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Default

Quote:
Originally Posted by RVG8tor View Post
10 day ago I mixed up slow hardener and resin (West systems) and rolled it onto my canopy skirt (inside). Due to snow and ice storm and power outages I am just now getting to sanding this coat down to do another. Three days after the coat the power went out for 3 days so the temperature in the garage dropped from the normal 58-60 but not by much, maybe down to 45. I did bring the skirt inside the house for two days after the first 24 hours in hopes of getting it to set, but I took it back to the garage.

Well now 10 days later it is still slightly tacky and gums up when I try to sand it down. Normally I just get dust when sanding. So I am guessing I messed up the mixture of resin and hardener (West pump system) and there is not enough hardener or is this all temperature related? Hard to believe the pump system failed me but I did read having the product at a cold temperature can effect how much comes out of the pump.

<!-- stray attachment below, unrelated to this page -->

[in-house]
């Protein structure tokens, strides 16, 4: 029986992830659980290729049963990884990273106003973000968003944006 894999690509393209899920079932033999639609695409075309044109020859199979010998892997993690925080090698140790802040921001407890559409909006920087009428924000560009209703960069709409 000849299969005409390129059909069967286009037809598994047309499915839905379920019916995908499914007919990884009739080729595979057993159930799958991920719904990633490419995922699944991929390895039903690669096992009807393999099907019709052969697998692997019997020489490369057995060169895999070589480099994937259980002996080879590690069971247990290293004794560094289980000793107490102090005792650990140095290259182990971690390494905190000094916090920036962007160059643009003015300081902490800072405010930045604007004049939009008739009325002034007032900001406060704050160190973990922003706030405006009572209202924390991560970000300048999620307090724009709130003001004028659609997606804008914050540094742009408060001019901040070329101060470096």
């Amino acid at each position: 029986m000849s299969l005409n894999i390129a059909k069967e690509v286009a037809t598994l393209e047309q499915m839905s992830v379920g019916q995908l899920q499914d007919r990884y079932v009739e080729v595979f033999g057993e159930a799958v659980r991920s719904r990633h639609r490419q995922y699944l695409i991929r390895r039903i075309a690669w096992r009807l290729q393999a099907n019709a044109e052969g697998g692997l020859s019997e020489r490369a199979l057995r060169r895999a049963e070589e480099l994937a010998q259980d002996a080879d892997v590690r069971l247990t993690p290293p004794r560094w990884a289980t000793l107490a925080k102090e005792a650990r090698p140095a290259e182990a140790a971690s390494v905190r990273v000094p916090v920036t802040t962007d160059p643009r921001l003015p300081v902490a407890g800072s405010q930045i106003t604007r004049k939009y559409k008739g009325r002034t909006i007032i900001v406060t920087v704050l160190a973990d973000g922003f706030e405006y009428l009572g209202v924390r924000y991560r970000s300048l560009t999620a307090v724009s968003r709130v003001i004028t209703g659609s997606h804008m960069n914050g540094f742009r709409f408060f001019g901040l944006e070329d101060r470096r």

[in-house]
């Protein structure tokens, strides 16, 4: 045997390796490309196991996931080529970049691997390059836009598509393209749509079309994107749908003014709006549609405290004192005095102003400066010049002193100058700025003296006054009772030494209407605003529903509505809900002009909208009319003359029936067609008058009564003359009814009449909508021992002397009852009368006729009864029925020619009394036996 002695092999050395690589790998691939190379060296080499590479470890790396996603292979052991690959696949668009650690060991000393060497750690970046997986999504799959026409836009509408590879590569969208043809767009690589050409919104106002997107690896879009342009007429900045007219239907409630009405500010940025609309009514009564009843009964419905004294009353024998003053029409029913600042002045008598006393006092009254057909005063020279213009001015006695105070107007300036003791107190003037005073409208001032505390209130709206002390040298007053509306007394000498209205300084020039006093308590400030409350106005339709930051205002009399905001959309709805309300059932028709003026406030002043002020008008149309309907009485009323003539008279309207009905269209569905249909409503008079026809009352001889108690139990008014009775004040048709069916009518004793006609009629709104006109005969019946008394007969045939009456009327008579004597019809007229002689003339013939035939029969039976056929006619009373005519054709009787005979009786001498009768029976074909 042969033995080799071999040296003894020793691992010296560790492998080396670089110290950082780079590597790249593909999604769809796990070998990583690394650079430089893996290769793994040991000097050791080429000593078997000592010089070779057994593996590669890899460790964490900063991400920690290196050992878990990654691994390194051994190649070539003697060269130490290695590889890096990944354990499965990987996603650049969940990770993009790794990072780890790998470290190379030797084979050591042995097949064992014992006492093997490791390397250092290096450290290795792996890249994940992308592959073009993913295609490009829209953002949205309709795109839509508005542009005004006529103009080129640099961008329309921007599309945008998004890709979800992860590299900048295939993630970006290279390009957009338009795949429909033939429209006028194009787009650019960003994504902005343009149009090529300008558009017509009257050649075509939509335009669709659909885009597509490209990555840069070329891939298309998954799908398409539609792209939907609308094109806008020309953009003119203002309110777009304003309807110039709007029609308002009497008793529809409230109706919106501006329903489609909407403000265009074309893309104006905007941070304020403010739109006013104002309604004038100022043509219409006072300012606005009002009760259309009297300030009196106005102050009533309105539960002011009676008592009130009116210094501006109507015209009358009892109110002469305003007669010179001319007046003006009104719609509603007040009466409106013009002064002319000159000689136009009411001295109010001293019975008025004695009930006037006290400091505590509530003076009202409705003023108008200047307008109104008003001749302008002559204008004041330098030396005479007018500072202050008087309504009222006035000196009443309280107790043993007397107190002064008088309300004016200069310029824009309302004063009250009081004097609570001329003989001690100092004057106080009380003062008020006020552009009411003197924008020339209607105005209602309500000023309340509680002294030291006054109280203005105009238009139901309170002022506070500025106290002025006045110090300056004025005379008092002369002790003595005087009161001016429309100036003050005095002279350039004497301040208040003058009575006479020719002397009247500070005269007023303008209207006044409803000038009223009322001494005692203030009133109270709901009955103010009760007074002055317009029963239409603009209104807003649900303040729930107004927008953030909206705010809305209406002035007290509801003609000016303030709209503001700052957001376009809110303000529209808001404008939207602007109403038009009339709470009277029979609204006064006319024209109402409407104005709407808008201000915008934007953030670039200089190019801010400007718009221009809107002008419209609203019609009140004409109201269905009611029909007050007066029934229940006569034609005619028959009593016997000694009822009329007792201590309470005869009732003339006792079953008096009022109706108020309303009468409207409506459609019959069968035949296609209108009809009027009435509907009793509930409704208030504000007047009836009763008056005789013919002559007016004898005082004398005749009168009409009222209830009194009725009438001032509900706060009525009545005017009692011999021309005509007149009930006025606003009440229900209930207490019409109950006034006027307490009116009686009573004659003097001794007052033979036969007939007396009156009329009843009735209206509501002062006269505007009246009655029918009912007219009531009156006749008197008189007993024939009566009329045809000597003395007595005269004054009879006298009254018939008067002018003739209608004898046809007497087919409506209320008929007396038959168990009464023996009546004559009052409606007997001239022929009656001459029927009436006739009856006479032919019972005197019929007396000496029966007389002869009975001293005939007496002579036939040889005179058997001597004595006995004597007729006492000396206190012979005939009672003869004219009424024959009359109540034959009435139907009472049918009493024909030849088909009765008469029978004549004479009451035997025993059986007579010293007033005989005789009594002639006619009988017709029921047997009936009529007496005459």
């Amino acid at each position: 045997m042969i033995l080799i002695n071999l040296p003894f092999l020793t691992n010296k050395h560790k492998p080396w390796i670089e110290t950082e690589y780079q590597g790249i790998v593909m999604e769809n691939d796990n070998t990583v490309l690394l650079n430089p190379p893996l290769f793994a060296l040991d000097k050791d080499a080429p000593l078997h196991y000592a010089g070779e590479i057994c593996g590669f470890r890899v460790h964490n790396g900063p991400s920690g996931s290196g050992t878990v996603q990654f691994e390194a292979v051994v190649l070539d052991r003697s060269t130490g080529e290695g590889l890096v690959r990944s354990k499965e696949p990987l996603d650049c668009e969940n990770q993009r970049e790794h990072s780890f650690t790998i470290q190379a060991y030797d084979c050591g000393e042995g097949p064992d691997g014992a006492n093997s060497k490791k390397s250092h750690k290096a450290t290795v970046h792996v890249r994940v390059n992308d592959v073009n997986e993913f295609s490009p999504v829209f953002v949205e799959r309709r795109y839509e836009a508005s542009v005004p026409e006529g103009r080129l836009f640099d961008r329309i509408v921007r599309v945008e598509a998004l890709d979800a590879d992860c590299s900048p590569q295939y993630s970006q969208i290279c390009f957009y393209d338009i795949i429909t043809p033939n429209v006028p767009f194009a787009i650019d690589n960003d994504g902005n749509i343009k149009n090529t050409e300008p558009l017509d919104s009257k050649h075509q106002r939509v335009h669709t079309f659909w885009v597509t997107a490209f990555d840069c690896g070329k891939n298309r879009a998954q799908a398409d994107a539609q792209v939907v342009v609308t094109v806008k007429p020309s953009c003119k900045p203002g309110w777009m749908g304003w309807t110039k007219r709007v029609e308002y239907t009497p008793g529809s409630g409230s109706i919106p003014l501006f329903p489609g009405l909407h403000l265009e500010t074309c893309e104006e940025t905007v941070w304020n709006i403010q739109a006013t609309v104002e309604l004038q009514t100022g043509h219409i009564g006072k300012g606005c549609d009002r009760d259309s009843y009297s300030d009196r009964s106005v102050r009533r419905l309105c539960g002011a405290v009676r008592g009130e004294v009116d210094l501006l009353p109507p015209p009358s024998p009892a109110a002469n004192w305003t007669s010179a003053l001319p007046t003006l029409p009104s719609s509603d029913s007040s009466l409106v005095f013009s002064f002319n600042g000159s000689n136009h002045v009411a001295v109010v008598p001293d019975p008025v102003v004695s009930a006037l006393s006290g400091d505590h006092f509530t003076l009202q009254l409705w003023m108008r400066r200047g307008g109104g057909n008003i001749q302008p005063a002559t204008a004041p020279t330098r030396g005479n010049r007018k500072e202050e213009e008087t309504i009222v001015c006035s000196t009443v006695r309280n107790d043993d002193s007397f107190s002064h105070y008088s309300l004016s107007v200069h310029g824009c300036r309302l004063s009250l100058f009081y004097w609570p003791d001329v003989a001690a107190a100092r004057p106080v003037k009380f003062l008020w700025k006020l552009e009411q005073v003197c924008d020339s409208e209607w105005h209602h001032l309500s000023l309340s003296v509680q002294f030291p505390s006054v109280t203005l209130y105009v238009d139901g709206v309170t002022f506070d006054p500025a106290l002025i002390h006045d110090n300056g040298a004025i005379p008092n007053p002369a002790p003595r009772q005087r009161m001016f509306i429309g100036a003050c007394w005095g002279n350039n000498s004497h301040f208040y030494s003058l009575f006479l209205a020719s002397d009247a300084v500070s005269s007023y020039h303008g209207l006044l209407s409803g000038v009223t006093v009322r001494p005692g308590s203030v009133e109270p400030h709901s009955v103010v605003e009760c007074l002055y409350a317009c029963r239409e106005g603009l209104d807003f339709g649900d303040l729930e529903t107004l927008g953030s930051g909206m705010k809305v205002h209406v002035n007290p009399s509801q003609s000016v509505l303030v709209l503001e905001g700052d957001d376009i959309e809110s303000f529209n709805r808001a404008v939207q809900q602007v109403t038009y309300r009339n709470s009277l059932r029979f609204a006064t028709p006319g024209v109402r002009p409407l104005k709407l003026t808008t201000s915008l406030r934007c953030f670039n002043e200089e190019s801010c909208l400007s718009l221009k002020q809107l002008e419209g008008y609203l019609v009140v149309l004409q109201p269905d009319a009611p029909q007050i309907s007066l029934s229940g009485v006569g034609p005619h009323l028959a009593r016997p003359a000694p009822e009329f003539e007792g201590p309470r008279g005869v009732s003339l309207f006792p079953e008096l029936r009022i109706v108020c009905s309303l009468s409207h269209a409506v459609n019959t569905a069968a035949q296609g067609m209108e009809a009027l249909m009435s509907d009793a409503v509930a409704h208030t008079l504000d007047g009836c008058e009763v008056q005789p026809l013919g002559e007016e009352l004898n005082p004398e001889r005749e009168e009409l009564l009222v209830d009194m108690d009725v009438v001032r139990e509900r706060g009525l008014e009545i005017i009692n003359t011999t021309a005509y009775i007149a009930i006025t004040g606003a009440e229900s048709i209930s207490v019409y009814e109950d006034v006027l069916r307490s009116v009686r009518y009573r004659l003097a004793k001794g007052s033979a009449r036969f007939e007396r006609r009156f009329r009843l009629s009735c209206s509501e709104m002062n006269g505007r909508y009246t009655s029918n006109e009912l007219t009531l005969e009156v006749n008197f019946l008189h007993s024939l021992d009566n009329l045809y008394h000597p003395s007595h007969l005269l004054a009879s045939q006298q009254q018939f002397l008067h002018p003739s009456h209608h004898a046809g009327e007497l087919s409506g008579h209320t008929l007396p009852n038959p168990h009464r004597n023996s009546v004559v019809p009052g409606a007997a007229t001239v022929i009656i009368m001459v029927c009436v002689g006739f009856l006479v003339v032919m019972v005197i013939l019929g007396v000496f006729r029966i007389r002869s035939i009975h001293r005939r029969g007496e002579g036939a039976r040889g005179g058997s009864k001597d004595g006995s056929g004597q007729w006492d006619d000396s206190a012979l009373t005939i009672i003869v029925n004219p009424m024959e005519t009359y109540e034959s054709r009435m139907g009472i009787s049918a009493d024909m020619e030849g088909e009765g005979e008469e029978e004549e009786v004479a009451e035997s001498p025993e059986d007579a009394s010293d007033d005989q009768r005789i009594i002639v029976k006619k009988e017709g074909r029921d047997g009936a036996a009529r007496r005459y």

Now what to do, can I re-coat as is and if not how to get the gummy stuff off. This is the inside of my skirt so I am not concerned about looks as the plan is to have cloth cover over the visible part of the inside skirt. I am basically using the inside to practice technique, and a good thing too. I know warmer temperatures will help. I have a propane heater going in the garage now and I can get it close to 68 in a few hours.

Cheers
THe slow hardner really likes 70+ degree temps. If you are going to work in the cold, you'll need to get the fast hardner. I don't have the numbers or the temp ranges handy, but they are on the West Systems site.